“Artists, designers and makers are proving that weaving can be manoeuvred in near endless directions.” Says Victoria Woodcock as she explores the application of weaving techniques across disciplines, from loom to loupe.
Accompanied by the sound of birdsong in Greenwich Park, Jacob Monk is telling me how his teenage interest in embroidery has led him to a career in weaving. “I just fell in love with the equipment that comes with each part of the weaving process,” says the 27-year-old designer, who began his love affair with the loom while studying textiles at Central Saint Martins and now has a studio space at Cockpit Arts in Deptford. “I’m on The Clothworkers’ Company Award, which gives me subsidised rent for two years and access to the weavers’ studio, which has six looms in it, shared by the five of us. We have a loom rota. I have definitely found my thing.”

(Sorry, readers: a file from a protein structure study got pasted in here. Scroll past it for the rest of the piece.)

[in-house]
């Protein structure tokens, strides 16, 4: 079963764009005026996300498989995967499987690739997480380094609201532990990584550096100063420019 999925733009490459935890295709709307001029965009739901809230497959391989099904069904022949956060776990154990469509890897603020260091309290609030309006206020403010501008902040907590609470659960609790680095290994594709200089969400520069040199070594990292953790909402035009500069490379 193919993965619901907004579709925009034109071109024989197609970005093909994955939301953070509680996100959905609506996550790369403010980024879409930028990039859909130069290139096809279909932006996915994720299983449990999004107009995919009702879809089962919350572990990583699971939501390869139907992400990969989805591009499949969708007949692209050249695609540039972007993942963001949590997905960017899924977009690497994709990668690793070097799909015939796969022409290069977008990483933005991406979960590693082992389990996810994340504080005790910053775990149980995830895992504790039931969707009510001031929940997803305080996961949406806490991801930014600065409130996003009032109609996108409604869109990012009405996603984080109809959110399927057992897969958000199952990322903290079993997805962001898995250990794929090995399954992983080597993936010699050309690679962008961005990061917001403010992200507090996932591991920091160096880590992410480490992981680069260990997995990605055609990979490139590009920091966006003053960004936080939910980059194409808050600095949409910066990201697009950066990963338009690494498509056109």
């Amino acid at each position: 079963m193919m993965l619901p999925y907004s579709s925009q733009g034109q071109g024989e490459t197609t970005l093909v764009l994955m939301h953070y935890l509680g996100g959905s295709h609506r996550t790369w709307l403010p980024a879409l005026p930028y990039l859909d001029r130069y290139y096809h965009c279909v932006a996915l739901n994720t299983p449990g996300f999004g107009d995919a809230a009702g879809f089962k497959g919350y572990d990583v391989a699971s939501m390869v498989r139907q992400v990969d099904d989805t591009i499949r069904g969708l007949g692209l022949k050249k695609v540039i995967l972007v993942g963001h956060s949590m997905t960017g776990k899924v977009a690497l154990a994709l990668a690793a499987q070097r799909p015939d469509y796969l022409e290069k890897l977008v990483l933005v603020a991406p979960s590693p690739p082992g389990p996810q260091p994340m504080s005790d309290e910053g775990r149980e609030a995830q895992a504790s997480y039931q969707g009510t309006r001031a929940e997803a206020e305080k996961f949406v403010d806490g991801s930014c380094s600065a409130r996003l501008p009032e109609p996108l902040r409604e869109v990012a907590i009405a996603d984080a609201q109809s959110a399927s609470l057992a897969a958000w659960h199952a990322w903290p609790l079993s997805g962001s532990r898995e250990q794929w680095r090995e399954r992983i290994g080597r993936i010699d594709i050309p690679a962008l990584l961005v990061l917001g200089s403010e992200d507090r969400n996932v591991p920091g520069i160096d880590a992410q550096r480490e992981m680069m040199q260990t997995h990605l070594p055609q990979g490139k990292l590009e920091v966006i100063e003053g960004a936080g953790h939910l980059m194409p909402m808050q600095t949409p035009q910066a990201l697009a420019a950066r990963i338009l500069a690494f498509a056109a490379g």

Monk’s thing, specifically, is ikat weaving – a technique that originated in Indonesia, using resist-dyed yarns to create patterned fabrics. “Ikat is such an ancient process,” he says. “If you look at places like Indonesia, Japan, India, they’ve really mastered the process so that when you look at the fabric you think there’s no way it’s been hand woven, but it has, and its all been hand-dyed to create the pattern. That’s how you get that kind of blurred effect between the colours. It looks almost like it’s been painted. It’s got a very organic sense of movement to it.”